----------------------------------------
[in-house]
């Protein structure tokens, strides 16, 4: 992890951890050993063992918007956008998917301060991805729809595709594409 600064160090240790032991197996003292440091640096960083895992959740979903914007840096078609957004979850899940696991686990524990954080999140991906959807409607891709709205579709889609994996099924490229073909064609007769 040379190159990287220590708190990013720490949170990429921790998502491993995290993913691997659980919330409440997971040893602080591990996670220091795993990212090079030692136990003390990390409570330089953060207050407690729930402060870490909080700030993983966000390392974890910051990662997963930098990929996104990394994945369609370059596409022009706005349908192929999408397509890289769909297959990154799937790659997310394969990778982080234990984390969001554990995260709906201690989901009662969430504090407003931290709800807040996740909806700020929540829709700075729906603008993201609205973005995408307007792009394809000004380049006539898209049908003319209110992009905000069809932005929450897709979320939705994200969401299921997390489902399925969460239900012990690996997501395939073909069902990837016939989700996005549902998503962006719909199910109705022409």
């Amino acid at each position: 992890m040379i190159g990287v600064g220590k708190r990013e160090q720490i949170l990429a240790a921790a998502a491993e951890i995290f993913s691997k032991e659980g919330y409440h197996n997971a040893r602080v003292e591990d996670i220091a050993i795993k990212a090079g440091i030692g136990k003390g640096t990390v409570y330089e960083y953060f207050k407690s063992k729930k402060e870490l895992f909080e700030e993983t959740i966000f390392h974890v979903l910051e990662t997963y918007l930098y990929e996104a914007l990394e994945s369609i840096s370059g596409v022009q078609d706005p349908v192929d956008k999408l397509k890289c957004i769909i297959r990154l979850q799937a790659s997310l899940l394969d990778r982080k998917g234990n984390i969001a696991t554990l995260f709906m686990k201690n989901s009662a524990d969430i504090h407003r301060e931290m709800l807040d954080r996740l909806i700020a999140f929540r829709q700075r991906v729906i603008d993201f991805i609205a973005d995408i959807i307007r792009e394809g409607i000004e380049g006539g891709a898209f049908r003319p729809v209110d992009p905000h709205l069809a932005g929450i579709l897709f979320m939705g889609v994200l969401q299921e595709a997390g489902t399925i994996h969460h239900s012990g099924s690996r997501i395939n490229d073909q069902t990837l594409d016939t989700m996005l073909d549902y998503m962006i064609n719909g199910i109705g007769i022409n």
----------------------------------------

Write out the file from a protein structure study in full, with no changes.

[in-house]
């Protein structure tokens, strides 16, 4: 992890951890050993063992918007956008998917301060991805729809595709594409 600064160090240790032991197996003292440091640096960083895992959740979903914007840096078609957004979850899940696991686990524990954080999140991906959807409607891709709205579709889609994996099924490229073909064609007769 040379190159990287220590708190990013720490949170990429921790998502491993995290993913691997659980919330409440997971040893602080591990996670220091795993990212090079030692136990003390990390409570330089953060207050407690729930402060870490909080700030993983966000390392974890910051990662997963930098990929996104990394994945369609370059596409022009706005349908192929999408397509890289769909297959990154799937790659997310394969990778982080234990984390969001554990995260709906201690989901009662969430504090407003931290709800807040996740909806700020929540829709700075729906603008993201609205973005995408307007792009394809000004380049006539898209049908003319209110992009905000069809932005929450897709979320939705994200969401299921997390489902399925969460239900012990690996997501395939073909069902990837016939989700996005549902998503962006719909199910109705022409």
């Amino acid at each position: 992890m040379i190159g990287v600064g220590k708190r990013e160090q720490i949170l990429a240790a921790a998502a491993e951890i995290f993913s691997k032991e659980g919330y409440h197996n997971a040893r602080v003292e591990d996670i220091a050993i795993k990212a090079g440091i030692g136990k003390g640096t990390v409570y330089e960083y953060f207050k407690s063992k729930k402060e870490l895992f909080e700030e993983t959740i966000f390392h974890v979903l910051e990662t997963y918007l930098y990929e996104a914007l990394e994945s369609i840096s370059g596409v022009q078609d706005p349908v192929d956008k999408l397509k890289c957004i769909i297959r990154l979850q799937a790659s997310l899940l394969d990778r982080k998917g234990n984390i969001a696991t554990l995260f709906m686990k201690n989901s009662a524990d969430i504090h407003r301060e931290m709800l807040d954080r996740l909806i700020a999140f929540r829709q700075r991906v729906i603008d993201f991805i609205a973005d995408i959807i307007r792009e394809g409607i000004e380049g006539g891709a898209f049908r003319p729809v209110d992009p905000h709205l069809a932005g929450i579709l897709f979320m939705g889609v994200l969401q299921e595709a997390g489902t399925i994996h969460h239900s012990g099924s690996r997501i395939n490229d073909q069902t990837l594409d016939t989700m996005l073909d549902y998503m962006i064609n719909g199910i109705g007769i022409n």